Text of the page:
It’s virtually certain that Gov. Jay Inslee will be re-elected on November 3 to a third term as Washington’s chief executive, which means that by the end of this term it will have been 44 years since a Republican was elected to the state’s highest office.
So the fact that for nine consecutive elections, with number 10 on November 3 all but certain, the state’s voters have opted for the Democratic candidate must give those who care about such things pause to wonder what kind of governor was that last one from the GOP. After all, he set the stage for the nation’s longest gubernatorial losing streak by either party.
So when thinking of that political oddity, I often reflect on an interview I did with that last Republican, John D. Spellman, 10 years ago on the 30th anniversary of his swearing-in. I asked him: “what kind of a governor were you?”
So Spellman, who died in January 2018 at the age of 91, replied with what I described as a twinkle in his Irish eyes, “I was a darn good governor.”
And there’s much that happened during his single four-year term, a time when the state faced what may have been its worst economic challenge up to that time, to justify that assessment from a historical perspective.
But it would have been difficult for many who were there at the time to agree since during his 1980-84 term as governor he managed to make decisions that irritated almost every segment of the political spectrum.
One such decision came about because of his strong commitment to environmental protection when he used his authority to prevent permitting for what he felt was an environmentally risky development project in a sensitive shoreline area of Whatcom County.
He made that decision in the face of enormous pressure from business groups and many legislators, but most notably, he turned down a direct request from President Ronald Reagan because, as some who knew Spellman later observed, integrity came before pressure, even from the president. Imagine that in this day and age.
I often passed Spellman, then in his early 80s, in the lobby of what was then the Columbia Center Building en route to his office at his Seattle law firm, Carney Badley Spellman, where he was still putting in four days a week and we’d pause to catch up.
Spellman, handsome and personable with a winning smile, was a graduate of Seattle University then Georgetown Law School. His ever-present pipe would be lit and relit during lengthy discussion sessions, some of which we had in the lobby of the Columbia Center when pipe smoking was permitted.
Among the decisions that he knew would face stiff opposition were those related to taxes.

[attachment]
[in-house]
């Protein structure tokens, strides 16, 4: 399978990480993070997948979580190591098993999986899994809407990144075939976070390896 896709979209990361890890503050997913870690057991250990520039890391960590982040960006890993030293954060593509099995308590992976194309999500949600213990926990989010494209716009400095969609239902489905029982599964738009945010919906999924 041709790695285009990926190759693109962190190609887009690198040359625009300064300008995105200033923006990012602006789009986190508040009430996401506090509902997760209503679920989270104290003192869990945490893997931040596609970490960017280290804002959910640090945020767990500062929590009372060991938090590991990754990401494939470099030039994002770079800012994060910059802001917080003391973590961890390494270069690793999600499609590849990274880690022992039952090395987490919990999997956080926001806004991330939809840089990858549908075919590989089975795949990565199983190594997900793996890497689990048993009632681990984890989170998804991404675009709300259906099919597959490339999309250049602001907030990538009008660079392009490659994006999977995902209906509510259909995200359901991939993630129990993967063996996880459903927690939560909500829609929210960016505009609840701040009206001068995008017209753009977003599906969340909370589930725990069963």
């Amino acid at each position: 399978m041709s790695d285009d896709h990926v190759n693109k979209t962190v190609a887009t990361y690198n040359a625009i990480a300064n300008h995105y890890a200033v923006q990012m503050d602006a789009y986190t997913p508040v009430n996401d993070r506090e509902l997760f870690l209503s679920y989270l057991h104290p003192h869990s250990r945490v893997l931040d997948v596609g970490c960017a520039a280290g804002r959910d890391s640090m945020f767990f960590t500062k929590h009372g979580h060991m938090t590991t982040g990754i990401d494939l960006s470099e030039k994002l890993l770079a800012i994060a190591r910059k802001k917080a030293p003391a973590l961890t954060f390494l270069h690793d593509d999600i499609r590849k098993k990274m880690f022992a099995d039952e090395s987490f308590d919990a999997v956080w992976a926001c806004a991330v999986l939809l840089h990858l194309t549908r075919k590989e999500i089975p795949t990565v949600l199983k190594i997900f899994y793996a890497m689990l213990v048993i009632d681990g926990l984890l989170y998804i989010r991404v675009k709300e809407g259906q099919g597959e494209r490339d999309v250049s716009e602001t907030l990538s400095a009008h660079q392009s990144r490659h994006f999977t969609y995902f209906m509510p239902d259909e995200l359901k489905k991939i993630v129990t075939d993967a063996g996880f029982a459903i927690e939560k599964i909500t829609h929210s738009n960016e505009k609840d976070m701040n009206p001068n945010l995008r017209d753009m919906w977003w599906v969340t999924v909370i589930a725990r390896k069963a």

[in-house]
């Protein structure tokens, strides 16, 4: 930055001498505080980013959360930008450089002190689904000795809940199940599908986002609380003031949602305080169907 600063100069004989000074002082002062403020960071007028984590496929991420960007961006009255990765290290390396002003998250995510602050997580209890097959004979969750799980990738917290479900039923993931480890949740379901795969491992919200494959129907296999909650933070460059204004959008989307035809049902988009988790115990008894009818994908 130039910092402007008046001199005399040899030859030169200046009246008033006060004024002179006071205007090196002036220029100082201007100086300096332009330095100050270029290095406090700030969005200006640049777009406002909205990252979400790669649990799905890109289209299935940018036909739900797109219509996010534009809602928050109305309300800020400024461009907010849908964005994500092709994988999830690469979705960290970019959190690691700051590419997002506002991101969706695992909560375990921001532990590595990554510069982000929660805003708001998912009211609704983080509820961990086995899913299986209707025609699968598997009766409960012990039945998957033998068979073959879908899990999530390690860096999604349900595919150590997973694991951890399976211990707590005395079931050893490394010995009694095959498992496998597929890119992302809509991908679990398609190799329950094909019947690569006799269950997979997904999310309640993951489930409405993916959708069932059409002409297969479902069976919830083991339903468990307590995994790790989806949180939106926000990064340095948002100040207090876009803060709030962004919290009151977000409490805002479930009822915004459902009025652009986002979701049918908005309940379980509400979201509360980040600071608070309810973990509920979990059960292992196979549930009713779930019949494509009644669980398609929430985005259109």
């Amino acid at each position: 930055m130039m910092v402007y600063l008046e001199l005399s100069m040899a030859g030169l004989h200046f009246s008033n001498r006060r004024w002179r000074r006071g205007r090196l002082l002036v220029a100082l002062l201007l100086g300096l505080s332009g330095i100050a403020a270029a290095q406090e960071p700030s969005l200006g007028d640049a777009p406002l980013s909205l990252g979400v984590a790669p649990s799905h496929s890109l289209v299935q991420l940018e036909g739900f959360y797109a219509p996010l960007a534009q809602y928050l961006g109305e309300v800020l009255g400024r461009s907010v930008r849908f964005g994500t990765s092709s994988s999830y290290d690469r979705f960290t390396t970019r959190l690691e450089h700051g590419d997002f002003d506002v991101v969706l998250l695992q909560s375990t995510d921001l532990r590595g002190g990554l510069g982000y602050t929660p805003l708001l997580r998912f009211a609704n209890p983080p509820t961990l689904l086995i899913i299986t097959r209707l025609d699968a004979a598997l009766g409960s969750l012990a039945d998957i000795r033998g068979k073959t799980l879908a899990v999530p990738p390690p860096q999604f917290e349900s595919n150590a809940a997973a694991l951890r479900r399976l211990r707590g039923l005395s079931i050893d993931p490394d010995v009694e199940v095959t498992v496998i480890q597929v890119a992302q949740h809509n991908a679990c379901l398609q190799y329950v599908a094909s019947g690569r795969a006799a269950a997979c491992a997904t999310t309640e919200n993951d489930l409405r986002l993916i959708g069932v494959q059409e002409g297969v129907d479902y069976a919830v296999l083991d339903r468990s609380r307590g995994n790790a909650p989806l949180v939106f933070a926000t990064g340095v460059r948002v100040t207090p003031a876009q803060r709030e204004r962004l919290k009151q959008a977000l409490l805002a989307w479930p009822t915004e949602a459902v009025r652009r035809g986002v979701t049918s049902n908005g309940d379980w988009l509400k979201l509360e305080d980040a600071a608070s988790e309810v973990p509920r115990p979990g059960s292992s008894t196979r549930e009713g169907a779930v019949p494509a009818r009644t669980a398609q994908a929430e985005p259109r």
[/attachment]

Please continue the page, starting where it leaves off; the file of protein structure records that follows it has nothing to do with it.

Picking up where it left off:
“We passed more taxes in my four years than they have before or since," Spellman recalled in our interview.. "One of the challenges in seeking to get re-elected was that I said I would raise taxes only as a last resort and some people took that to mean I wouldn't raise taxes.”
"We had a crisis, as evidenced by the fact we had a 13.6 percent unemployment rate at one point, and in crises, you have to act," he added. "People didn't elect me to do nothing."
Spellman practiced politics in a long-gone era when Republican elected officials could be moderate enough to sometimes find Democrats to the right of them.
In fact, those interested in political history might find it intriguing that the Democrat who defeated Spellman after his single term was Booth Gardner, Harvard Business School graduate, a successful businessman and heir to the Weyerhaeuser fortune.
The other intriguing political oddity in this state relates to the office of Secretary of State, where the election drought is for Democrats, and it's two decades longer than the governor post.
A Democrat was last elected to the position that oversees state elections 60 years ago, in 1960.
The four men who held the role, leading up to the election eight years ago of current Secretary of State Kim Wyman, treated it as a nonpartisan job, according to prominent researcher and pollster Stuart Elway.
“And a lot of voters feel better about themselves if they don’t just vote a straight ticket, all Democrats or all Republicans, so they look for a place they can vote the opposite party,” Elway offered. “And the Republican secretaries of state made voting the ‘opposite’ party easier because they were good custodians of the office.”
Many observers from both parties agree that Wyman who, like Inslee, is seeking a third term, has done a commendable job handling the elections that constitute the position’s most important responsibility.